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About autonomouscritic

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  1. Thank goodness some of us get up to make a sandwich between the films.
  2. That was a wonderful movie--a fitting little silent to screen after the stop-motion greats of Ray Harryhausen. In the history of animation, there weren't many better than Jay Ward ("The Adventures of Rocky and Bullwinkle," "Dudley Do-Right," et al) when it came to fusing charming irreverence with sharp satire as a method to appeal to an interminably polarized kids/adults age demographic. Cinematically, it's a shame that most kids these days would probably sooner watch dreary, computer-driven rubbish like "Shreck," than "Prince Achmed" or-- worse still--an enduring classic like "Pinnochio."
  3. Certainly the best and most evocative film noirs are in black and white, but if I had to pick a great color one, it would be Polanski's hypnotic "Chinatown," thankfully shown recently by TCM (finally, I have a crisp, letterbox print!). In addition to the aformentioned titles, don't overlook "Cat People" (with a great, tormented performance Simone Simone, an atypically ambivalent femme fatale) and "Out of the Past" (with Robert Mitchum, Kirk Douglas and Jane Greer), both directed by the brilliant Jacques Tourneur.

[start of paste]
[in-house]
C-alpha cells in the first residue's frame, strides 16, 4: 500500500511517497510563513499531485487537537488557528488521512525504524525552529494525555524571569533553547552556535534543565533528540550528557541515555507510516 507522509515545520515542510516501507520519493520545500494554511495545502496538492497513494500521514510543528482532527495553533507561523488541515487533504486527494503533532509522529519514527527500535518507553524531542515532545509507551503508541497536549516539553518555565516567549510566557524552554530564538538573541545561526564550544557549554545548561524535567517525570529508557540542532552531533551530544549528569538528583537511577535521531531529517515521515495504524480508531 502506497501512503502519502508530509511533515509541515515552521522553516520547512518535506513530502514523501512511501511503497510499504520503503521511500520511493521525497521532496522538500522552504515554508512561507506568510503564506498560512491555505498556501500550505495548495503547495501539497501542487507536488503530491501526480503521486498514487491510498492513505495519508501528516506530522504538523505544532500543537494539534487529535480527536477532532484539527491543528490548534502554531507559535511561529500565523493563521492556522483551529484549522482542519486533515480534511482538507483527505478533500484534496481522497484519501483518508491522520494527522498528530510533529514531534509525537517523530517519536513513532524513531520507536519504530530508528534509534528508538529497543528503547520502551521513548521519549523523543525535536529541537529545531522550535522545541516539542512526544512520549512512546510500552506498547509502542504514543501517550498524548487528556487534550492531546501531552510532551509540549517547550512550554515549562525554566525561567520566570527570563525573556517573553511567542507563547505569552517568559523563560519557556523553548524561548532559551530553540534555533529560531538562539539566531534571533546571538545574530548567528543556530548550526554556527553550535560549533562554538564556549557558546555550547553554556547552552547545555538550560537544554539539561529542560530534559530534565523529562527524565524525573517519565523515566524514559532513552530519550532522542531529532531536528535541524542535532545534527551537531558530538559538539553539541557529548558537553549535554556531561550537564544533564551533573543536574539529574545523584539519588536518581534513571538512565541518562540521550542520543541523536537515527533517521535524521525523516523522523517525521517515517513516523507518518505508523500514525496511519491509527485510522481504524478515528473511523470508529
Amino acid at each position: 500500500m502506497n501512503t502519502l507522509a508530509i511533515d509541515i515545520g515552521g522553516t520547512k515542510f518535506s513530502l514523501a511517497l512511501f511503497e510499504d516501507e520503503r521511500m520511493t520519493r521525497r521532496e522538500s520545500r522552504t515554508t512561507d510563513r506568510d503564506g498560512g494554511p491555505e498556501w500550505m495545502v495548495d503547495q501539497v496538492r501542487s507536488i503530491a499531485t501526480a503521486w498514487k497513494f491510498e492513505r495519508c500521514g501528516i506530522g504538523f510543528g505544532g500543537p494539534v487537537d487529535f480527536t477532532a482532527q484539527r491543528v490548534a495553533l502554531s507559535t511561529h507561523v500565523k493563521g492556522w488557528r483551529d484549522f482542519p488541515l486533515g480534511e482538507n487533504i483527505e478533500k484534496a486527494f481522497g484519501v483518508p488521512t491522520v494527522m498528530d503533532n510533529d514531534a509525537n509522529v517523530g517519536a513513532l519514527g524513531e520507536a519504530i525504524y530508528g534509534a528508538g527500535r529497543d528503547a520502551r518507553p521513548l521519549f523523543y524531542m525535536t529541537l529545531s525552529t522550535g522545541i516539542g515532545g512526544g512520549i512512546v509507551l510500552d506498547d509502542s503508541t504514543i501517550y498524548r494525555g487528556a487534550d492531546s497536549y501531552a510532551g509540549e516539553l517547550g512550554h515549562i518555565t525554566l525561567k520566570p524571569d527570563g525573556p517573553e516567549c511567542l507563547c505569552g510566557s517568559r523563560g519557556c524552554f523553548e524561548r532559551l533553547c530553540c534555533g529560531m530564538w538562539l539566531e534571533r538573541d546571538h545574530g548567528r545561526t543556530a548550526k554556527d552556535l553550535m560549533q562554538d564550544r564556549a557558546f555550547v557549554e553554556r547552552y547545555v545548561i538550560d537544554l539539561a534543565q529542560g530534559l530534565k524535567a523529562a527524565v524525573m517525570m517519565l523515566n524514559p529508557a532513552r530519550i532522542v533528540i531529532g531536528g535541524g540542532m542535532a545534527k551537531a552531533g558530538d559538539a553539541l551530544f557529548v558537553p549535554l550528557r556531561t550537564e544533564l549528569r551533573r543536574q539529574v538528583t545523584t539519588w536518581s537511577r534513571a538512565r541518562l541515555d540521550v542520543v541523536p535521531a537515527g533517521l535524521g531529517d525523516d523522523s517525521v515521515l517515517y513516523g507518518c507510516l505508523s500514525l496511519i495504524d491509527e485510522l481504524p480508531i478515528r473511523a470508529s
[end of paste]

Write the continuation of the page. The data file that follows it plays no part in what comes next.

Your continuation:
4. The thing that surprised me was how much longer it was; it's amazing that over 30 minutes of footage was recovered for this restored print and some 30 minutes are still missing. Extra titles added in hopes of explaining the lost portions of the film are awkward and lend the new version a certain episodic clumsiness that does seem to confuse rather than clarify. The ending is a bit heavy-handed as well; somehow, I remember earlier versions of the film as being more morally ambiguous. But the magnificent visuals in "Metropolis"--among many elements, Lang's masterful use of miniatures, his meticulously arranged compositions and thrillingly ambitious use of camera movement--remain as hypnotic and haunting now as they ever were. I can't help but love looking at this film.
  5. Yes, "Metropolis" is also a novel, written by Thea Von Harbou, wife of director Fritz Lang.
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